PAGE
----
Yelena Osipova, an artist in St Petersburg who survived the city’s wartime blockade, continues to walk the streets, protesting against the war. Nicknamed “the Conscience of Petersburg”, she makes her own posters:
Inhabitants of Veliky Novgorod (Northwest Russia) organised a “Bloody Sadko” demonstration which they then showed on YouTube. The protestors dyed the water in “The Merchant Sadko and Tsarevich Volkhov” Fountain red, adding subtitles to the video: “and the waters turned red from the victims’ blood. NO TO THE WAR”. Early next morning the emergency services drained all the dyed water from the fountain – overlooking that in the little Shalunya fountain. The online video ends with the words “No to the War!” and “Peace to Ukraine”, in blue and yellow letters, respectively.
The Freedom for Russia legion delivered a report about small act of sabotage on the railway in the Belgorod Region (Central Russia). By wiring the rails together and causing a short-circuit a signal was sent to the automated system that another train was already on the line.This caused no physical damage but led to confusion and some disruption.
An “unidentified explosive device” went off in front of a goods train in the Bryansk Region (Central Russia), reported the region’s governor Alexander Bogomaz. The incident occurred on the Robchik-Peschanka stretch of railway. “As a result, the windows of the engine driver were damaged,” wrote Bogomaz, “but the railroad itself did not suffer and there were no casualties.”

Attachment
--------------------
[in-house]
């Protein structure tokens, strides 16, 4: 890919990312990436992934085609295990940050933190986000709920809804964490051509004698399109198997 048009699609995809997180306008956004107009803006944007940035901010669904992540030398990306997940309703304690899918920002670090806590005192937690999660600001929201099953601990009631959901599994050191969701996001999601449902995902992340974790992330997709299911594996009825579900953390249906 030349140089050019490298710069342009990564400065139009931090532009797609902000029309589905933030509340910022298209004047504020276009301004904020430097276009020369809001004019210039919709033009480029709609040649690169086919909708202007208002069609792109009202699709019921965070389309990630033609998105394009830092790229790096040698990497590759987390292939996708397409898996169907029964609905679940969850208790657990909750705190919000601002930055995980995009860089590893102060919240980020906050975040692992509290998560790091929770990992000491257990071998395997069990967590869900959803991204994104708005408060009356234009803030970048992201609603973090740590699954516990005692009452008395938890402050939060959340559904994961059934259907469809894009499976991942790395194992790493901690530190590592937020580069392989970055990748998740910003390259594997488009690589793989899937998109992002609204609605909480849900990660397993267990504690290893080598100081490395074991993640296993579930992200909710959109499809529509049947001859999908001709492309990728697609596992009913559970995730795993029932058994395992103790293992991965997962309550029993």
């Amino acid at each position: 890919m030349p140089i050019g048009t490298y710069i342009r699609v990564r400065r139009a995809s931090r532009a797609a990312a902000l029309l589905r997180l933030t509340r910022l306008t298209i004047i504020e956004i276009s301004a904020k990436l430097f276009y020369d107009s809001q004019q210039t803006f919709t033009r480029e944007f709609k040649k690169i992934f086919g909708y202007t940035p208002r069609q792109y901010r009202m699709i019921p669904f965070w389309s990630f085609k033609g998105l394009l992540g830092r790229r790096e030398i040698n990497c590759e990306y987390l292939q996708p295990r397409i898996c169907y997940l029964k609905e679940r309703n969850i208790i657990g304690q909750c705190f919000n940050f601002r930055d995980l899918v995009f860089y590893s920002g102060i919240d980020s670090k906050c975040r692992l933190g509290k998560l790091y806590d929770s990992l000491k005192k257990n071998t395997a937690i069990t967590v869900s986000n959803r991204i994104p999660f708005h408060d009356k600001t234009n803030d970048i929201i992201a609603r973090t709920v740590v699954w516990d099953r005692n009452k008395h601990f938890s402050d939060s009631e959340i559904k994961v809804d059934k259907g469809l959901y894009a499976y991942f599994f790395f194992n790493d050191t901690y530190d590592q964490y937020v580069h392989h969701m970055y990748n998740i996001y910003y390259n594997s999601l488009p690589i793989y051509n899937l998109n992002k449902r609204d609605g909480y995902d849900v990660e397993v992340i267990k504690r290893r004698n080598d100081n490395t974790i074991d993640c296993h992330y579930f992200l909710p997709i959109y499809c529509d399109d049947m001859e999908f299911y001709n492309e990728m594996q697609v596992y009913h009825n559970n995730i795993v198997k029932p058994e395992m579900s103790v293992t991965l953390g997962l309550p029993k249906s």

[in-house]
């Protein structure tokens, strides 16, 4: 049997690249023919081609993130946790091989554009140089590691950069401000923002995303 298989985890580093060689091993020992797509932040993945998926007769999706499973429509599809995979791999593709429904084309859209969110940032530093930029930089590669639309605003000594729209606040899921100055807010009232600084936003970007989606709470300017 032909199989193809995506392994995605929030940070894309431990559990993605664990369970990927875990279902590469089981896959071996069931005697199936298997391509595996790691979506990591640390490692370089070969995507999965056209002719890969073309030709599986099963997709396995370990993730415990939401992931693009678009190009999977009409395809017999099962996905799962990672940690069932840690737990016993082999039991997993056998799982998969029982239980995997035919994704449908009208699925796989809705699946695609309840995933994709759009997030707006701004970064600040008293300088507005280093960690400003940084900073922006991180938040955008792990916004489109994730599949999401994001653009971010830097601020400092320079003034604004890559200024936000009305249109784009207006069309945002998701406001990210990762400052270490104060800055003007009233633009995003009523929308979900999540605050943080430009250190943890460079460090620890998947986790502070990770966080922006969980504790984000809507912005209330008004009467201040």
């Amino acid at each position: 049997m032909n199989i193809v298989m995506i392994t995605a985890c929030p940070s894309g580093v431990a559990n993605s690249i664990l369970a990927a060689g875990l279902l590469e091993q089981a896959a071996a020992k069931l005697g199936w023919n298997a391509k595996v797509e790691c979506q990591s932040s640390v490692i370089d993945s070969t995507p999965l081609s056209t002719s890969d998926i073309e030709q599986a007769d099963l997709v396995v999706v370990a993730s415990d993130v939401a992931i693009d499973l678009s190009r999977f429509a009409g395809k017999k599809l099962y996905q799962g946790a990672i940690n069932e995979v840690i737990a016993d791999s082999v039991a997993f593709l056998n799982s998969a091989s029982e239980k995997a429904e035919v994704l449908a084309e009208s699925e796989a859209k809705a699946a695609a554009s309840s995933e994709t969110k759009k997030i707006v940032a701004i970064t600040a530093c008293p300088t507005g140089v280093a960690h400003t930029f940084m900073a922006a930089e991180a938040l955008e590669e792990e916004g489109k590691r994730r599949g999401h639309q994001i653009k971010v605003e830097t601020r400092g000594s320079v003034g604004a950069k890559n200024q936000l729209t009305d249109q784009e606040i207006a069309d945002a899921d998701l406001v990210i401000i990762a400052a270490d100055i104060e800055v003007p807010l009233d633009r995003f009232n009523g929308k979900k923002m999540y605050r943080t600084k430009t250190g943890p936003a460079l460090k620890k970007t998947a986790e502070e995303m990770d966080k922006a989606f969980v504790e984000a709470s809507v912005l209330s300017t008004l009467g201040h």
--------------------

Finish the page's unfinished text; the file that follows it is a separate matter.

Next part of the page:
In Alushta (Crimea) a local resident pasted a poster on the gates of a local Russian Guardsman. It displayed his photo and read, “Z! Here lives a war criminal who murders children”.
Protests in social media; punishment for publication
The Ostankino district court in Moscow fined Lyusya Stein, a municipal deputy and member of Pussy Riot, for “discrediting” the Russian army. The reason was her post on Twitter in which she said that Russian soldiers had “come to bomb other cities and kill people”. The court record only gave a link to Stein’s statement, the words being replaced by ellipses …
On 1 July, at the request of the Prosecutor-General’s Office, the social network Vkontakte blocked the page of Archangel anti-war activist Andrei Churakov. A political scientists, Churakov has been writing since war began about the interplay between the war in Ukraine and political repression in Russia.